[sf-lug] Need help with VirtualBox on openSUSE and Feisty (or Gutsy)

Christian Einfeldt einfeldt at gmail.com
Mon Apr 7 19:10:05 PDT 2008


Thanks for your feedback.  Even if I don't always agree with you, I
certainly know that you have lots of experience, and so i always read what
you write and consider it.

On Sun, Apr 6, 2008 at 12:07 PM, Rick Moen <rick at linuxmafia.com> wrote:

planning for and construction of that project

I guess you haven't visited a public school in California recently.  They
don't really do that much planning for things that are expensive.  Teachers
typically pay part of their salary to cover basic eduational items.  This
school that we are supporting must fundraise 40% of its annual budget.  The
state gives them $5k per student per year.  New Jersey, hardly a model of
education, gives its students $12k per student per year.

> which
> always greatly increases the likelihood of the customer feeling zero
> commitment to the fruits of your hard work.

this is both somewhat true and not entirely true.  The public school system
is so poor that they do appreciate donated labor, at least some of the
time.  For example, I have gotten lots of cooperation in many areas from the
principal, and they thank me frequently and they have given me cute little
awards and put me in their yearbook.  And they use the Edubuntu Gnu Linux
lab every day.  And they call me whenever they have problems with their
systems, and I muck through it okay with help from this list.

So it is true that sometimes they overlook the good work that many of us
have done for the school.  But you kind of come to expect that from teachers
who are at school at 6:55 a.m. and don't leave until about 6 pm and then are
expected to take phone calls from students until 8 p.m.  All of the students
have all of their teachers _cell_ phone numbers, and are expected to call
with questions, and then are expected to come to school with their homework
_done_ .   So I am inclined to give them a break if they are exhausted and
don't always thank me or us.

> Such rejections then form
> an extremely unfortunate precedent, making it extremely likely that any
> similar proposals will be rejected out of hand -- shooting not only
> yourself but also anyone who comes after you in the foot.

No, they are willing to try things over again later.  If something doesn't
work this year, that doesn't mean they won't try it next year.

> Doing that job properly for a customer
> deployment, so that the entire project doesn't go sideways for lack of
> attention to the basics, is equally as important as is requirements
> analysis, to avoid rejection and ruining the chances for any future
> proposals.

If we had waited for us to get paid, we never would have gotten a foot in
the door.

Microsoft plows lots of money into marketing, and creating the expectation
on the part of the customer that they _must_ have Microsoft; and, likewise,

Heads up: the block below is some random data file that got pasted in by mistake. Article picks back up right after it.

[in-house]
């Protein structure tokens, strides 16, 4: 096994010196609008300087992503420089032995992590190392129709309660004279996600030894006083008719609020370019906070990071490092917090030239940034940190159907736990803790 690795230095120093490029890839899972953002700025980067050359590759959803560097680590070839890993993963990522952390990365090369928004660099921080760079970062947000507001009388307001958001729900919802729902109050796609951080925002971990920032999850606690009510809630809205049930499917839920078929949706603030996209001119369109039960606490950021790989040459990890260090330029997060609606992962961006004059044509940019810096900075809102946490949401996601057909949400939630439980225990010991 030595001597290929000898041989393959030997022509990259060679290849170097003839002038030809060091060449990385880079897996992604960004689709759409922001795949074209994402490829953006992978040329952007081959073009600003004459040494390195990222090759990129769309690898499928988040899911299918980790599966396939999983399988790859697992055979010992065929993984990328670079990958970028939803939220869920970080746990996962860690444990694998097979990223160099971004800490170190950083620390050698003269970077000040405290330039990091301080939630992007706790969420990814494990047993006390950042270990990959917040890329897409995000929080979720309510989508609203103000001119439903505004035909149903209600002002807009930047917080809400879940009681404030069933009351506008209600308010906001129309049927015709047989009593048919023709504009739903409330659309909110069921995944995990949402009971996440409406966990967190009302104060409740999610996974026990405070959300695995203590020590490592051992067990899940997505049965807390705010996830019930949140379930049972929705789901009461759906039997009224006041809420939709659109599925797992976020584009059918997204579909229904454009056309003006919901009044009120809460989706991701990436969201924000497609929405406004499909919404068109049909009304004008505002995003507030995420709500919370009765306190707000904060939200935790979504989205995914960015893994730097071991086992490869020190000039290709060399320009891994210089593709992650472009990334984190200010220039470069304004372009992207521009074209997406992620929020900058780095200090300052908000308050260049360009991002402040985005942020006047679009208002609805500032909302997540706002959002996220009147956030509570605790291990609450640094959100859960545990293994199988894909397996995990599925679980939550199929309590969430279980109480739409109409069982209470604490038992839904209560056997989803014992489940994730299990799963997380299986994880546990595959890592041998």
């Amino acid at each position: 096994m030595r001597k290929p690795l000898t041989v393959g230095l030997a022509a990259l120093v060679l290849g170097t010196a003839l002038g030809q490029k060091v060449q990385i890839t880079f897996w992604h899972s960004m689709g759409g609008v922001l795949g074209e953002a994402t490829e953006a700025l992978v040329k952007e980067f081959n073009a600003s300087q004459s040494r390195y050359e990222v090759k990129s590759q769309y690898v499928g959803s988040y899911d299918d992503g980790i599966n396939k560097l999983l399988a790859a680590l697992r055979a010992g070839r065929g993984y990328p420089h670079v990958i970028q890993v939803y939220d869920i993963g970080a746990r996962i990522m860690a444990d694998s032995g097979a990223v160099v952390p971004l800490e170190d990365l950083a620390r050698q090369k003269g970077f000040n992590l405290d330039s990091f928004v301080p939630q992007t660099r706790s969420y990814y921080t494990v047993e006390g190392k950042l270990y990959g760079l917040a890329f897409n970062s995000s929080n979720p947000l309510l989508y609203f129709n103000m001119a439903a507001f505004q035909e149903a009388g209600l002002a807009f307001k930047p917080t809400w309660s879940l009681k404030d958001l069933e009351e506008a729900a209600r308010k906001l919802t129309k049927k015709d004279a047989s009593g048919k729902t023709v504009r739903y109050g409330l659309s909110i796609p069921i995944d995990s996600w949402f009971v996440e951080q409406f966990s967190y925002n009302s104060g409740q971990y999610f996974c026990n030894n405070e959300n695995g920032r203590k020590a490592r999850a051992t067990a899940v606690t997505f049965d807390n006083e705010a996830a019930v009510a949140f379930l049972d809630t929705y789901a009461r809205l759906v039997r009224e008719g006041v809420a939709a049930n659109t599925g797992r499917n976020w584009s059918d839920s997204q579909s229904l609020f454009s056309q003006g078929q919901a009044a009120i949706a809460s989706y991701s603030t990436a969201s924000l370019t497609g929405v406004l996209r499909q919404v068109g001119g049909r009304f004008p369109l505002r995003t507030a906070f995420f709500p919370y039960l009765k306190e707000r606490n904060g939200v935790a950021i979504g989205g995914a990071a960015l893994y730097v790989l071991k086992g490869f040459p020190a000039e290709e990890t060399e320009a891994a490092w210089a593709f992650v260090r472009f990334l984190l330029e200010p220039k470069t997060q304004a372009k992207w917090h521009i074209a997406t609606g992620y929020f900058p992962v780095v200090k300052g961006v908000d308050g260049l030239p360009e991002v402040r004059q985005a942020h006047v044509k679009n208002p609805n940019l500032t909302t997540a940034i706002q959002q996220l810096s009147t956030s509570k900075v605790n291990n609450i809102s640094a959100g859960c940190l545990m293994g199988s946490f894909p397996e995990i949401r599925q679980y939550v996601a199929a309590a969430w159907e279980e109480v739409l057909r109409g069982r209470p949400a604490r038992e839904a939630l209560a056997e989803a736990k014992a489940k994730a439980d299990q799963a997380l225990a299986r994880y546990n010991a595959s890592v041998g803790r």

they provide disincentives to third party vendors convincing them not to
port things to Linux or other platforms; and they lean on OEMs to not ship
GNU Linux pre-installed.  We need to get people basically familiar with Free

And it's working.  Last year's eighth graders never worked extensively with
any office suite except OpenOffice.org.  All of the student-facing
technology at that school is Free Software, except for 15 Mac notebooks and
the occasional minute here or there that they get on Windows.  Kids are
getting Free Software computers in their homes for free as in beer.  We have
made a lot of progress at this school.

> It's nice that you are willing to do work for, I gather, no money.
> Consider, however, the possibility that doing a questionable job for
> free, for example, one without proper requirements analysis or security
> setup, might not be doing your customers a favour.

We are competing against non-consumption.  75% of these kids come from
households below the federal poverty guidelines.

Besides, the people with the higher level admin skills don't show up at the
school every day to make sure that the system is running, and swap out the
thin clients when they go down, or teach the teachers how to do basic admin
stuff.  There have been lots of people who have contributed a whole lot to
the school, but more experienced admins have full-time jobs doing this
stuff, and expect to get paid for it, and that is fine.  Everyone gives in
the way that they feel is appropriate.  In fact, many of the points that you
are making about negative branding are well made, and your opinion in this
regard is probably shared by many people on the list, which is why some of
the more highly skilled admins don't volunteer more.  There is a lot to be
said for requiring the customer to pay for quality.

However, we have to start somewhere with someone who is willing to do it,
and if that person is a Linux wanna be tire-kicker like me, then that's what
we are stuck with.

Of course, I am learning, and my skills are gradually increasing.  In 2001,
Holden Aust told me that I would some day I would be installed distros
myself on computers, and I laughed at him.  I was a newbie who was too
intimidated to do anything with Windows, and I felt that it didn't pencil
out for me to try.  So, like everyone else, I just used Windows boxes until
they got so junked up and slow that I just bought a new box and threw out
the old one.
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